Ever since the 17 republics of mainland Latin America emerged from the wreck of the Spanish Empire in the early 19th century, North Americans had viewed them with a mixture of condescension and contempt that focused on their alien culture, racial mix, unstable politics, and moribund economies. The Western Hemisphere seemed a natural sphere of U.S. influence, and this view had been institutionalized in the Monroe Doctrine of 1823 warning European states that any attempt to "extend their system" to the Americas would be viewed as evidence of an unfriendly disposition toward the United States itself. On the one hand, the doctrine seemed to underscore republican familiarity, as suggested by references to "our sister republics," "our good neighbors," our "southern brethren." On the other hand, the United States later used the doctrine to justify paternalism and intervention. This posed a quandary for the Latin Americans, since a United States strong enough to protect them from Europe was also strong enough to pose a threat itself. When Secretary of State James G. Blaine hosted the first Pan-American Conference in 1889, Argentina proposed the Calvo Doctrine asking all parties to renounce special privileges in other states. The United States refused.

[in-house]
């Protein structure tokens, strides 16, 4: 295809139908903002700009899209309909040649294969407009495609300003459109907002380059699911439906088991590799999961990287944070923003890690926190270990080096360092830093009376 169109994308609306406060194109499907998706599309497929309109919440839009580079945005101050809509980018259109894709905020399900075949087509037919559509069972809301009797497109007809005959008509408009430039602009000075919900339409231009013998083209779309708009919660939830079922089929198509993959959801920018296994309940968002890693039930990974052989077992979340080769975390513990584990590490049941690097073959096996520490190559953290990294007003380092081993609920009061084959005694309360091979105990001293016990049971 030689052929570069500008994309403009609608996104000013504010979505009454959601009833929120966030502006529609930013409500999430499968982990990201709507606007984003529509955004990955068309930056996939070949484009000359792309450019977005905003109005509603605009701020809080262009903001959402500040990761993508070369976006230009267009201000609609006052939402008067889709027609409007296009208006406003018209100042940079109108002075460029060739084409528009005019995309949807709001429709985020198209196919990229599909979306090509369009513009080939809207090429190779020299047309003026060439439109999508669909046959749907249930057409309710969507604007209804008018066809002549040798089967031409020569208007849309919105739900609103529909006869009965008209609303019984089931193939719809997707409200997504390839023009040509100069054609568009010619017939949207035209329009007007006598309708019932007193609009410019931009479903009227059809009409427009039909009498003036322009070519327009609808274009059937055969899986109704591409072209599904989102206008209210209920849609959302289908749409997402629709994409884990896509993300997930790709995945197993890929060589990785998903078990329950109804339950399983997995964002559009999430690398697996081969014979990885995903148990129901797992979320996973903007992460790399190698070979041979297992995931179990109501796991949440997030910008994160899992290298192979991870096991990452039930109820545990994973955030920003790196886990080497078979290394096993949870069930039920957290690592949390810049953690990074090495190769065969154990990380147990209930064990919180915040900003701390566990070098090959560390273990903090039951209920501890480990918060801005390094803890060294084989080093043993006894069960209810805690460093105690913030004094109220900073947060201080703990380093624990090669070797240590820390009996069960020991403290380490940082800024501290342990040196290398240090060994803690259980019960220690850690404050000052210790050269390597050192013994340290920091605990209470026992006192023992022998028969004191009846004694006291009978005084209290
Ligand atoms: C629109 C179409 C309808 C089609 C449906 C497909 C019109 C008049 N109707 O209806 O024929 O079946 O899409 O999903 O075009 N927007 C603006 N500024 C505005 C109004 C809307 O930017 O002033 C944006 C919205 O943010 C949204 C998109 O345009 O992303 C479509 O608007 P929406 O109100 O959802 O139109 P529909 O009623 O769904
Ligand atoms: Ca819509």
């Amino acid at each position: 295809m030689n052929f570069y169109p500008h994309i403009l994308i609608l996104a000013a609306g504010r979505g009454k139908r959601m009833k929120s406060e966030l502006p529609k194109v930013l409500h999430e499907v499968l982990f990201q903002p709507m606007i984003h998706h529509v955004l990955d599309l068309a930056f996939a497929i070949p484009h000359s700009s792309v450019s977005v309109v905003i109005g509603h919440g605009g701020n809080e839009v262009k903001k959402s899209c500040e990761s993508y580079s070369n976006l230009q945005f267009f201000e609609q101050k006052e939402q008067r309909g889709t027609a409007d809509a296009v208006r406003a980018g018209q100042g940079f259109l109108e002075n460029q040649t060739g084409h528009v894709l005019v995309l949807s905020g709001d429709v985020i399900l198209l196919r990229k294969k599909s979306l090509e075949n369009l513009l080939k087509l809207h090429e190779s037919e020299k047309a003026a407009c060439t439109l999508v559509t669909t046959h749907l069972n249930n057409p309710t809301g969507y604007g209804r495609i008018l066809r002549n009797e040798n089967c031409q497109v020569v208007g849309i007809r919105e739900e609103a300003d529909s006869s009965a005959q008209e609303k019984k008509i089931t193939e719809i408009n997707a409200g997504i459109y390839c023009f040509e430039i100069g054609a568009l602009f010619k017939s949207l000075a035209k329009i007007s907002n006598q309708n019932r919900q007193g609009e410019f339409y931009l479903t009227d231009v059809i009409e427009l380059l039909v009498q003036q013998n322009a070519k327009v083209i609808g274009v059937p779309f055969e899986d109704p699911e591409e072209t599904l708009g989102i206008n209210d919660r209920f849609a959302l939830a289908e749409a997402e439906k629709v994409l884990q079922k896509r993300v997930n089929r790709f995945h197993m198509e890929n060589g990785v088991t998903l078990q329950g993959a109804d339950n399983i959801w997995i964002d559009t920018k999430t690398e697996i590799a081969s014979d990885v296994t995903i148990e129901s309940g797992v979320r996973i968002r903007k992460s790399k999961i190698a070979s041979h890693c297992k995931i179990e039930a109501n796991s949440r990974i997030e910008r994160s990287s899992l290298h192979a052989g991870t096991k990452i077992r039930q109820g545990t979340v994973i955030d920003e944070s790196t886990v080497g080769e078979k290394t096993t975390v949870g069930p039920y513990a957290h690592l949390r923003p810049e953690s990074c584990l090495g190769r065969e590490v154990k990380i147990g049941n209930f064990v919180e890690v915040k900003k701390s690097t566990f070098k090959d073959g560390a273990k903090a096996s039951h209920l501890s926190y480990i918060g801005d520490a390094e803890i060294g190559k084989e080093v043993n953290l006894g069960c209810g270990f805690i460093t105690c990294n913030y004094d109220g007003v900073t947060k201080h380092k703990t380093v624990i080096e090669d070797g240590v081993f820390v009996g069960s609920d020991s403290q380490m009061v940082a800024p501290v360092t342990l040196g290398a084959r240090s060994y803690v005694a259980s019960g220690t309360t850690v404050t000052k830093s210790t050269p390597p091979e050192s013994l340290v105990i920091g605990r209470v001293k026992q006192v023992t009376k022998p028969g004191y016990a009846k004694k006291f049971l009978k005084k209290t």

After the Spanish-American War in 1898 the United States strengthened its power in the Caribbean by annexing Puerto Rico, declaring Cuba a virtual protectorate in the Platt Amendment (1901), and manipulating Colombia into granting independence to Panama (1904), which in turn invited the United States to build and control the Panama Canal.
The secretary of war, Elihu Root, formulated the Platt Amendment; Sen. Orville H. Platt of Connecticut presented the amendment to the Senate. By its terms, Cuba would
not transfer Cuban land to any power other than the United States, Cuba's right to negotiate treaties was limited, rights to a naval base in Cuba (Guantanamo Bay) were ceded to the Un...